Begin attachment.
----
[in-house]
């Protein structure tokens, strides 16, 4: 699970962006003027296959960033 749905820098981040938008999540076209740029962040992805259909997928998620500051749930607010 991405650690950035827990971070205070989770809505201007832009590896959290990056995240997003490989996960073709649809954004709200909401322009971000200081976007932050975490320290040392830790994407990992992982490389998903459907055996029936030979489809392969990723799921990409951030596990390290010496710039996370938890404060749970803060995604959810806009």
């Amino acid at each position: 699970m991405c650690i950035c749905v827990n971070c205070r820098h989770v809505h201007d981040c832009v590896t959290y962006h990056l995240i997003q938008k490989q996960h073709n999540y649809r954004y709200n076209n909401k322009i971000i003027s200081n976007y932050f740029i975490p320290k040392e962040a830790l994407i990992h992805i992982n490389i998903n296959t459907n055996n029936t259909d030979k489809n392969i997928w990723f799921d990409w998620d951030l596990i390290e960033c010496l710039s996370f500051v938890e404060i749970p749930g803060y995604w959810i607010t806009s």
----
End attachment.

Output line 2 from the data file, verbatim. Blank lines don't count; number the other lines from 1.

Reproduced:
């Protein structure tokens, strides 16, 4: 699970962006003027296959960033 749905820098981040938008999540076209740029962040992805259909997928998620500051749930607010 991405650690950035827990971070205070989770809505201007832009590896959290990056995240997003490989996960073709649809954004709200909401322009971000200081976007932050975490320290040392830790994407990992992982490389998903459907055996029936030979489809392969990723799921990409951030596990390290010496710039996370938890404060749970803060995604959810806009």